Leo proposes, with predictable results.

11. Liberation – Club Foot, Kasabian

This is one of those songs where it’s not so much about the lyrics for me, but the way the song sounds. It’s a frantic song, and an uprising is definitely a frantic time.

12. The King – Follow the Sun, Xavier Rudd

I mean, it was either this, or “Here Comes the Sun.” 

13. 1,000 – Trigger-Happy Jack, Poe

Jack again, playing his dirtiest trick of all.

14. The Funeral - The Sisters of Mercy, Leonard Cohen

There’s nothing to say here but *sniff.*

15. Exeunt - There’s No Home for You Here, The White Stripes

Parting is such sweet sorrow.

Goodbye, Corbenic. Hello, Cerulean. Our last stop in the O4S-verse. 

Like my jam? Check out the rest of the series soundtracks here:

Thursday, May 31, 2018

May News

Hello, hope everyone had a great Memorial Day weekend! May has been another terrifically busy month.

Over on Poets.Media, Laura DiNovis reviewed my poetry collection, West Side Girl & Other Poems: “West Side Girl is Lauren Scharhag's only book of poems as of yet, but lovers of new and exciting poetry will find themselves hoping that she will feel compelled to assemble another collection, one that is filled with equally visceral language that will continue to send chills down their spines.”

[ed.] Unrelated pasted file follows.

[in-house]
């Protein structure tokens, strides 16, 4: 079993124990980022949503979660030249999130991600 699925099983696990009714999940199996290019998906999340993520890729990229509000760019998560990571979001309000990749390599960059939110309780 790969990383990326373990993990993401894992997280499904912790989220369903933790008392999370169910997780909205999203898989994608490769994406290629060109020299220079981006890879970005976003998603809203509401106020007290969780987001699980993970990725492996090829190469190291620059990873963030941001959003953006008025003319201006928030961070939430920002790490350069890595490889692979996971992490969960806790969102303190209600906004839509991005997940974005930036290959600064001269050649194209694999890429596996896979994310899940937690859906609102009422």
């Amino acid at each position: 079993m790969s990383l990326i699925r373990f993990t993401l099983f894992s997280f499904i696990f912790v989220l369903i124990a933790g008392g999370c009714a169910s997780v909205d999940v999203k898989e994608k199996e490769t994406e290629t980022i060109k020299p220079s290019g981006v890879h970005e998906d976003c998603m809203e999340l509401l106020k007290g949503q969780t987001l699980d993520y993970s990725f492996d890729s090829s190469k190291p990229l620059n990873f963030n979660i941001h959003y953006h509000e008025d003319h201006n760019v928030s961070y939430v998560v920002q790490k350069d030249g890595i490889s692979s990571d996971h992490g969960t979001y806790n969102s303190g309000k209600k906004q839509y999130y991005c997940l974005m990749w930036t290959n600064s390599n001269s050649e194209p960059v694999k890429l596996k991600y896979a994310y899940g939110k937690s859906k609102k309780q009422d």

On Amazon, I also received a new five-star review on The Winter Prince. "Outrageous fun... Within this one magical tale, I reflected on other magical tales that I’d read as a child: Little Red Riding Hood with the woodcutter, Rip Van Winkle, the Sleeping Beauty, Cinderella, Snow White and the Seven Dwarfs. Like these old tales, this one is lovely and fresh, magical and deep."

Big thanks to both these reviewers! I am always so humbled to know someone out there is reading and enjoying my work.

In case you missed it, I have completed a first draft of Necropolis (The Order of the Four Sons, Book V). I am hoping for an August or September release. I have posted a new excerpt for your delectation here

And last, but certainly not lease, my work appeared in a few more publications this month:

My poem, "eDreams" was on Duane's PoeTree Blog, which marks my third appearance on his site. I'm pleased to be a regular. 

My Lovecraftian short story, “The Seven Wives of Richard Copeland," was released in Schlock's Quarterly anthology, a compendium of the prior months' best work. It's available for purchase on Lulu here. Or you can read it on their webzine archives here.